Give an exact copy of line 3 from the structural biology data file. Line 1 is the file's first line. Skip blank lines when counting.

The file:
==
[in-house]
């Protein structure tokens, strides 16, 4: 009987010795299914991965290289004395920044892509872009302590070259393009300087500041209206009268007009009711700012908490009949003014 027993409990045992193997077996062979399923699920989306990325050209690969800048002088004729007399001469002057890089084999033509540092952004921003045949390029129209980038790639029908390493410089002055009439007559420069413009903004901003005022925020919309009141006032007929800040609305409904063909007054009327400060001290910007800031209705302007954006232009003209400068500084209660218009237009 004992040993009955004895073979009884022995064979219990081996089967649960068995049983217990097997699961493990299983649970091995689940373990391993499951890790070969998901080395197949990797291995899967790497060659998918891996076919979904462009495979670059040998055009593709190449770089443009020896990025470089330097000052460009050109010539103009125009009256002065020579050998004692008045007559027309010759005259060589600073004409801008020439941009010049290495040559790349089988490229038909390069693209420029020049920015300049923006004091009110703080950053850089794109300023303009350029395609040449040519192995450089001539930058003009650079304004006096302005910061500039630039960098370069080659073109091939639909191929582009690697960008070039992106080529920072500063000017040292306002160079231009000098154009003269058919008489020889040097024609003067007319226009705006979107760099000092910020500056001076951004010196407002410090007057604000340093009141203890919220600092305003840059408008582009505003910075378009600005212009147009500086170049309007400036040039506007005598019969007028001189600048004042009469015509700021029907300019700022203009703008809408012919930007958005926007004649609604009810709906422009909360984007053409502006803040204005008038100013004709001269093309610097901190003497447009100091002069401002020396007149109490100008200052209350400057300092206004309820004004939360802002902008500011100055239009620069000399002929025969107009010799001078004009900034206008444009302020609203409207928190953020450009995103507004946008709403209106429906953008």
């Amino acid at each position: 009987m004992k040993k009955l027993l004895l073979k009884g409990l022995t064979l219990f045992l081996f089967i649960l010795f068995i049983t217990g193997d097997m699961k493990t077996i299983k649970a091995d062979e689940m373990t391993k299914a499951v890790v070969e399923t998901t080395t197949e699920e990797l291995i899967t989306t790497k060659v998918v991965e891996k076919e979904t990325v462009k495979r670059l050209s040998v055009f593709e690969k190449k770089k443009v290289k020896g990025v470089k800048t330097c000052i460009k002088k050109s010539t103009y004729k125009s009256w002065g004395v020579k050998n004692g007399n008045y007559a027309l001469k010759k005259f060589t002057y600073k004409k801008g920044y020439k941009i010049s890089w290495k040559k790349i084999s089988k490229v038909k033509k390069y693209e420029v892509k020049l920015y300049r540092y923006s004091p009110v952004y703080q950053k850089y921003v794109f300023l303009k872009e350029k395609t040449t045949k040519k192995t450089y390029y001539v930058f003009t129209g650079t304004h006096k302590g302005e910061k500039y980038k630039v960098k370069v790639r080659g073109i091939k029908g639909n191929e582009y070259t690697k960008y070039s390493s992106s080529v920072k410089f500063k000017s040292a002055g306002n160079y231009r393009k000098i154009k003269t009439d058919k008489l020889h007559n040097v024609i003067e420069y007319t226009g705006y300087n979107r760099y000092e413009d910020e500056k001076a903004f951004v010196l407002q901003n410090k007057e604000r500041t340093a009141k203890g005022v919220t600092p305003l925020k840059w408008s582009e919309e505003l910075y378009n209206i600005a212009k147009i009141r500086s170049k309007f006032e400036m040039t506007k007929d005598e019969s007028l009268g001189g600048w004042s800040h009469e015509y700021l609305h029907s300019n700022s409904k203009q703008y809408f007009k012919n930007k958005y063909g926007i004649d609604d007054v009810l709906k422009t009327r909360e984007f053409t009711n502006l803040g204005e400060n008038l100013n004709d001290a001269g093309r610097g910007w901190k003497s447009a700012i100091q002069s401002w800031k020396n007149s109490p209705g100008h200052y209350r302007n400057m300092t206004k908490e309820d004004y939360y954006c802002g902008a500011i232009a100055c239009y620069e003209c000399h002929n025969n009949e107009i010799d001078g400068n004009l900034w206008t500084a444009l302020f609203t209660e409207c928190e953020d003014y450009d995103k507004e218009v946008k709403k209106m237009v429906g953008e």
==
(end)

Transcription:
């Amino acid at each position: 009987m004992k040993k009955l027993l004895l073979k009884g409990l022995t064979l219990f045992l081996f089967i649960l010795f068995i049983t217990g193997d097997m699961k493990t077996i299983k649970a091995d062979e689940m373990t391993k299914a499951v890790v070969e399923t998901t080395t197949e699920e990797l291995i899967t989306t790497k060659v998918v991965e891996k076919e979904t990325v462009k495979r670059l050209s040998v055009f593709e690969k190449k770089k443009v290289k020896g990025v470089k800048t330097c000052i460009k002088k050109s010539t103009y004729k125009s009256w002065g004395v020579k050998n004692g007399n008045y007559a027309l001469k010759k005259f060589t002057y600073k004409k801008g920044y020439k941009i010049s890089w290495k040559k790349i084999s089988k490229v038909k033509k390069y693209e420029v892509k020049l920015y300049r540092y923006s004091p009110v952004y703080q950053k850089y921003v794109f300023l303009k872009e350029k395609t040449t045949k040519k192995t450089y390029y001539v930058f003009t129209g650079t304004h006096k302590g302005e910061k500039y980038k630039v960098k370069v790639r080659g073109i091939k029908g639909n191929e582009y070259t690697k960008y070039s390493s992106s080529v920072k410089f500063k000017s040292a002055g306002n160079y231009r393009k000098i154009k003269t009439d058919k008489l020889h007559n040097v024609i003067e420069y007319t226009g705006y300087n979107r760099y000092e413009d910020e500056k001076a903004f951004v010196l407002q901003n410090k007057e604000r500041t340093a009141k203890g005022v919220t600092p305003l925020k840059w408008s582009e919309e505003l910075y378009n209206i600005a212009k147009i009141r500086s170049k309007f006032e400036m040039t506007k007929d005598e019969s007028l009268g001189g600048w004042s800040h009469e015509y700021l609305h029907s300019n700022s409904k203009q703008y809408f007009k012919n930007k958005y063909g926007i004649d609604d007054v009810l709906k422009t009327r909360e984007f053409t009711n502006l803040g204005e400060n008038l100013n004709d001290a001269g093309r610097g910007w901190k003497s447009a700012i100091q002069s401002w800031k020396n007149s109490p209705g100008h200052y209350r302007n400057m300092t206004k908490e309820d004004y939360y954006c802002g902008a500011i232009a100055c239009y620069e003209c000399h002929n025969n009949e107009i010799d001078g400068n004009l900034w206008t500084a444009l302020f609203t209660e409207c928190e953020d003014y450009d995103k507004e218009v946008k709403k209106m237009v429906g953008e």